160,000 students wait anxiously for NCEA results

Today marks a significant day for thousands of secondary school students around the country as they anticipate the arrival of their NCEA results for 2016. 

It can be an anxious time for students, especially those awaiting University Entrance. 

Principal Advisor of Career Knowledge Hub, Careers New Zealand, Pat Cody says, “For many students, results will confirm study or career pathways, but some will receive results that may be disappointing or unexpected – requiring some further thinking about their future careers."

Cody has made five suggestions to help parents guide teenagers through their NCEA results, which can sometimes be a sensitive conversation:

Reality check your expectations and brush up on your knowledge of NCEA

Much of the tension for parents and teens relates to when expectations are not met or there are surprises around the results.

Cody says, “Before entering into a conversation with your teenager, ask yourself: what are my expectations of their performance? Is this realistic?

Consider, how do my expectations match what they want and can achieve?

Try and close the gap between reality and expectation – gauge how they are feeling and ask how they think they will do. This will hopefully be a good indicator of what’s to come and be a good starting point for your conversation around results and possible next steps,” adds Cody. 

Choose the right time and place to discuss results

The aim is to create an environment that allows for a constructive conversation and to take any heat out of the conversation.

Parents and caregivers know the best way to engage with their kids and how each requires a unique approach. 

“Before starting a conversation, consider if it’s a good time. Will you be interrupted? Should you organise a walk or a drive to create space and time to talk properly – doing something in a different place or travelling somewhere can be a great way to start and build a career conversation,” says Mr Cody.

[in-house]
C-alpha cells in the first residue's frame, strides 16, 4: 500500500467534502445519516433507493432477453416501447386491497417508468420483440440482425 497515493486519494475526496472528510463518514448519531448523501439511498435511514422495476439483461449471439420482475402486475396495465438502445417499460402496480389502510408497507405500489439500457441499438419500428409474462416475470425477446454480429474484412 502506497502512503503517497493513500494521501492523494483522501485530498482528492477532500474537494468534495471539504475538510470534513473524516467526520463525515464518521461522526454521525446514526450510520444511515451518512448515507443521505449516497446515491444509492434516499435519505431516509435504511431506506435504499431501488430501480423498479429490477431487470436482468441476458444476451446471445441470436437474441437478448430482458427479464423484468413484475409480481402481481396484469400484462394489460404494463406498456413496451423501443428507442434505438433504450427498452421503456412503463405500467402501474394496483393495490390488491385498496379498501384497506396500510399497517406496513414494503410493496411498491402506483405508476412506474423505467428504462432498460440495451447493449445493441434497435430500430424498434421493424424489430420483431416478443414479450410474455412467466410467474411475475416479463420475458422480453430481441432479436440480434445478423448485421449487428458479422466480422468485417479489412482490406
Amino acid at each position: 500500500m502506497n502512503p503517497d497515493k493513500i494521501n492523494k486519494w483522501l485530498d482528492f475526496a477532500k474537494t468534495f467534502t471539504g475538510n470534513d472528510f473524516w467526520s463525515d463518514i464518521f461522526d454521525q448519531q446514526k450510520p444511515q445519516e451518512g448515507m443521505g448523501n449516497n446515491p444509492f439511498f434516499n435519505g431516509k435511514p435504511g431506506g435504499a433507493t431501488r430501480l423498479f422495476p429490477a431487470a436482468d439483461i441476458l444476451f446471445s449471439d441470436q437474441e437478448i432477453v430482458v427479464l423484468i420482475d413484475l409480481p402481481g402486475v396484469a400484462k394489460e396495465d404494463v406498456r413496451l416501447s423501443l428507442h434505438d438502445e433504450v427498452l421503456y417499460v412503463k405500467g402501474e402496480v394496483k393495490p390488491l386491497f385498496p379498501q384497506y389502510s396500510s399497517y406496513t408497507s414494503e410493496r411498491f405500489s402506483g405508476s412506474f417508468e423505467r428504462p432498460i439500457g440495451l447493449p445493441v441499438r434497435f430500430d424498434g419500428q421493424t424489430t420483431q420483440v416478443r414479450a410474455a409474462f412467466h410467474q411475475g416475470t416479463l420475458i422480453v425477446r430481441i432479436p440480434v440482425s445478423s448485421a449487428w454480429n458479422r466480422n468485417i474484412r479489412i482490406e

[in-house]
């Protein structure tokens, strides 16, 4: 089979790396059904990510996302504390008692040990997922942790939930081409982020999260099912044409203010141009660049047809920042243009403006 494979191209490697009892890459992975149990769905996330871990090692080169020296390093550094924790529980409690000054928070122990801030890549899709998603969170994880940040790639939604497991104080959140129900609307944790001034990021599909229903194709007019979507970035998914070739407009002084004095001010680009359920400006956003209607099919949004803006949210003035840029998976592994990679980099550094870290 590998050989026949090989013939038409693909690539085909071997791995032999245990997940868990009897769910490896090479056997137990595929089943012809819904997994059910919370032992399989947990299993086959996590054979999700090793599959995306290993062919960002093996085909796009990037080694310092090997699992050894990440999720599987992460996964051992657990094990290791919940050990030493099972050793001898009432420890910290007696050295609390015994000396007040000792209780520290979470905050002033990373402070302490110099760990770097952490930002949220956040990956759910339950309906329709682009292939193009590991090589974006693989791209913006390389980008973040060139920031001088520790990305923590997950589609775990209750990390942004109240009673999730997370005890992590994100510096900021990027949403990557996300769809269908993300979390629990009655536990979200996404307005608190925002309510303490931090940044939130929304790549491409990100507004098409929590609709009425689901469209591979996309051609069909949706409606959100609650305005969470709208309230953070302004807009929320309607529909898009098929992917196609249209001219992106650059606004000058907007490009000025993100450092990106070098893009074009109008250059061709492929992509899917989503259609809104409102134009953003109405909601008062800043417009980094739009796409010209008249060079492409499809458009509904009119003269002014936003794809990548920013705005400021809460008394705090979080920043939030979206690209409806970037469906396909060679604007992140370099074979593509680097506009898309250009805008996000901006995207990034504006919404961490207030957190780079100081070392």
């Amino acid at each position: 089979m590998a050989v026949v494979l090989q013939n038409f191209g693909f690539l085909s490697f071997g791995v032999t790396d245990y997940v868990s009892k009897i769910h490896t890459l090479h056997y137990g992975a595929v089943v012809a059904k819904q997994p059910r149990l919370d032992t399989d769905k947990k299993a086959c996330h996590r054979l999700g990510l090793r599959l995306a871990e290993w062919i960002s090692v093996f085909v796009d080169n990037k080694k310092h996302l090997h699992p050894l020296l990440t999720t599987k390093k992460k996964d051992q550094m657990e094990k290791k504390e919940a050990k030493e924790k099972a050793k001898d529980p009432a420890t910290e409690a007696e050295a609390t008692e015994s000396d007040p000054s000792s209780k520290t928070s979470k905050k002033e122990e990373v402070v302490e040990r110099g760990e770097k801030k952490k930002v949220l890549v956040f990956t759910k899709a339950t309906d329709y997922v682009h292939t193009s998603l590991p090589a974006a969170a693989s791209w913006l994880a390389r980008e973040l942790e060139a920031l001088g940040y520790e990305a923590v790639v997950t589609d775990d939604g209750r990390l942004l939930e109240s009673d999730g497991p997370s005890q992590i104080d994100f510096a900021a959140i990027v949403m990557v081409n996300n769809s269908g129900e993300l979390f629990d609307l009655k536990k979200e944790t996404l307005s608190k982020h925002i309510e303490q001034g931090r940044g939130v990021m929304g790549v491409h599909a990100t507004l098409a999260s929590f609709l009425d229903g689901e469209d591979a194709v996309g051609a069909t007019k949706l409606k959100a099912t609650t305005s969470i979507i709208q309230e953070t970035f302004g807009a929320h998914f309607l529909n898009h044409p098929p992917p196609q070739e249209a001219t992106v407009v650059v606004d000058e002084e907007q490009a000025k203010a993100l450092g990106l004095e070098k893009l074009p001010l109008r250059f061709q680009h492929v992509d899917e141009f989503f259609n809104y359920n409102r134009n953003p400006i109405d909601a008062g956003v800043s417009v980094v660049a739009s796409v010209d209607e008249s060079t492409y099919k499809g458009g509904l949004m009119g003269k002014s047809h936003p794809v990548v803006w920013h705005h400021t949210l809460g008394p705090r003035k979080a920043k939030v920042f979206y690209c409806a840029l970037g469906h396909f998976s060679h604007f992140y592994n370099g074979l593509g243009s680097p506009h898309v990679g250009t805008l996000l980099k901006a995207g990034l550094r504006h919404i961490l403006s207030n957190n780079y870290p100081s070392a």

Take time to analyse results

Whether your teen is returning to school or heading off to university, they should do a stock-take on the academic year – what worked well, what didn’t and why?

Mr Cody says it’s important to discuss and ask your child questions about their performance. It provides a learning opportunity to view the whole academic year and find out what they would do differently that may lead to a different result.

Another technique is to only use open questions. Let them fill the space, as often they will have more of the answers than you will. Possible questions could be:

If you had your time again, what would you do differently?
How do your results relate to your training and work aspirations?

Remember there are options

It’s always good to remember there are range of options available no matter what your teen’s results. 

First look at how close the results are, as it might be worth asking for a review of the papers with the aim of picking up extra marks, particularly if the result was close. Also talk to people in the know.

“Your school careers adviser at school can be a good place to start, or if you had planned on moving on to tertiary education your chosen provider may also have helpful advice on other options,” adds Mr Cody.

Explore other career options that meet your interests, skills and aspirations, sometimes a similar or related course or bridging programme could assist entry to your preferred option.   

Careers New Zealand’s website, careers.govt.nz provides information and some initial steps to start that exploration process and to check out options.

Reflect on how results impact on aspirations and plans

Reflecting on results can be a great way to have broader conversations discuss what career options are being pursued, and if they are still going in the direction that feels right for them.

Try and evaluate how confident and sure your teen is about their choices. A good way to test this is asking them to explain several reasons why this is the best approach for them. A good indicator is if they can demonstrate an understanding of the course or subject and how it fits with their skills and abilities, future opportunities it leads to, what support is available, and the new education environment they are entering.

“It’s important to remember that a career is not just the job a person does. It’s also about developing and marketing skills that are transferable across industries – and knowing it’s a journey through learning, paid and unpaid work and other aspects of their life,” says Mr Cody.